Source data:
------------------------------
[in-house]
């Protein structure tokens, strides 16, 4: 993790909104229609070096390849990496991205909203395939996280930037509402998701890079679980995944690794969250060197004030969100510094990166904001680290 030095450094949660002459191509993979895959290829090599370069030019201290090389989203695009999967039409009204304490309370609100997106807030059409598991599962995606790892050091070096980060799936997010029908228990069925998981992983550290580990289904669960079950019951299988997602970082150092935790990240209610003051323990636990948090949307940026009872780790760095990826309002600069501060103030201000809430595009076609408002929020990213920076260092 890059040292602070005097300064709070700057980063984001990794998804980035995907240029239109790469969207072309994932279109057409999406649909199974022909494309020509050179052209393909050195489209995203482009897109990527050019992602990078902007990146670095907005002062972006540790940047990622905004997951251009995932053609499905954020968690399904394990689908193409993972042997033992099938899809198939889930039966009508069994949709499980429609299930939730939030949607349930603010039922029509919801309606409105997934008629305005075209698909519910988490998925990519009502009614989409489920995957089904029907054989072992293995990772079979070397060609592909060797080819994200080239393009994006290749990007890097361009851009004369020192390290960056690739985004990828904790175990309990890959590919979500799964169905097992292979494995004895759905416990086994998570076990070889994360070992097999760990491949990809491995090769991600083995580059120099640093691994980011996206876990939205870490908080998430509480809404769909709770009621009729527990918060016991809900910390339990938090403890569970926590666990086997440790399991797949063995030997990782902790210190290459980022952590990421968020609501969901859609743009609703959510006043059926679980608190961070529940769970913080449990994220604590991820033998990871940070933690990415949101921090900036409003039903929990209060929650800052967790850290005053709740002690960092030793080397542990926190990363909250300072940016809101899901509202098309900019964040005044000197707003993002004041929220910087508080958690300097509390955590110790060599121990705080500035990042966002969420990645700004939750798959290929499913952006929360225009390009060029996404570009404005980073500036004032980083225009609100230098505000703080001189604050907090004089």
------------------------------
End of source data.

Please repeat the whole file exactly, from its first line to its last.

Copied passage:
[in-house]
């Protein structure tokens, strides 16, 4: 993790909104229609070096390849990496991205909203395939996280930037509402998701890079679980995944690794969250060197004030969100510094990166904001680290 030095450094949660002459191509993979895959290829090599370069030019201290090389989203695009999967039409009204304490309370609100997106807030059409598991599962995606790892050091070096980060799936997010029908228990069925998981992983550290580990289904669960079950019951299988997602970082150092935790990240209610003051323990636990948090949307940026009872780790760095990826309002600069501060103030201000809430595009076609408002929020990213920076260092 890059040292602070005097300064709070700057980063984001990794998804980035995907240029239109790469969207072309994932279109057409999406649909199974022909494309020509050179052209393909050195489209995203482009897109990527050019992602990078902007990146670095907005002062972006540790940047990622905004997951251009995932053609499905954020968690399904394990689908193409993972042997033992099938899809198939889930039966009508069994949709499980429609299930939730939030949607349930603010039922029509919801309606409105997934008629305005075209698909519910988490998925990519009502009614989409489920995957089904029907054989072992293995990772079979070397060609592909060797080819994200080239393009994006290749990007890097361009851009004369020192390290960056690739985004990828904790175990309990890959590919979500799964169905097992292979494995004895759905416990086994998570076990070889994360070992097999760990491949990809491995090769991600083995580059120099640093691994980011996206876990939205870490908080998430509480809404769909709770009621009729527990918060016991809900910390339990938090403890569970926590666990086997440790399991797949063995030997990782902790210190290459980022952590990421968020609501969901859609743009609703959510006043059926679980608190961070529940769970913080449990994220604590991820033998990871940070933690990415949101921090900036409003039903929990209060929650800052967790850290005053709740002690960092030793080397542990926190990363909250300072940016809101899901509202098309900019964040005044000197707003993002004041929220910087508080958690300097509390955590110790060599121990705080500035990042966002969420990645700004939750798959290929499913952006929360225009390009060029996404570009404005980073500036004032980083225009609100230098505000703080001189604050907090004089």